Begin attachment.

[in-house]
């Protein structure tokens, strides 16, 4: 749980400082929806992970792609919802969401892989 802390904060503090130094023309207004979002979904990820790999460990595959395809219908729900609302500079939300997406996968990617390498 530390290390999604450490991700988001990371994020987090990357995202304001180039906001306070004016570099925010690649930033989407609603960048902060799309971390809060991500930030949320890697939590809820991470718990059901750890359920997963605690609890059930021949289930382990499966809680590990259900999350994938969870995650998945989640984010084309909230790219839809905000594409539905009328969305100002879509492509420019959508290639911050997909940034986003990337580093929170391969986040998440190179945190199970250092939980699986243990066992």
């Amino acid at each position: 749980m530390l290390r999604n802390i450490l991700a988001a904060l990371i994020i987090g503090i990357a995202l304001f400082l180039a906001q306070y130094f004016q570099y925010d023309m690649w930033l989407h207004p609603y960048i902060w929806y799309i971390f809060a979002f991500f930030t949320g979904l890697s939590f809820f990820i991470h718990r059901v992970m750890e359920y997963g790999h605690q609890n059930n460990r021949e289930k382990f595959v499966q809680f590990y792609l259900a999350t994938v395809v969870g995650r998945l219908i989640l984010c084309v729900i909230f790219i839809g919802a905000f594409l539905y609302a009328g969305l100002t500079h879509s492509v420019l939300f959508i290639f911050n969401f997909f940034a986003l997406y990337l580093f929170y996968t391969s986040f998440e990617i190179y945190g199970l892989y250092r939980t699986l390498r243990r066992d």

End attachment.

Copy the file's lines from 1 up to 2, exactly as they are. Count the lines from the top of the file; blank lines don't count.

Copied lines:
[in-house]
């Protein structure tokens, strides 16, 4: 749980400082929806992970792609919802969401892989 802390904060503090130094023309207004979002979904990820790999460990595959395809219908729900609302500079939300997406996968990617390498 530390290390999604450490991700988001990371994020987090990357995202304001180039906001306070004016570099925010690649930033989407609603960048902060799309971390809060991500930030949320890697939590809820991470718990059901750890359920997963605690609890059930021949289930382990499966809680590990259900999350994938969870995650998945989640984010084309909230790219839809905000594409539905009328969305100002879509492509420019959508290639911050997909940034986003990337580093929170391969986040998440190179945190199970250092939980699986243990066992």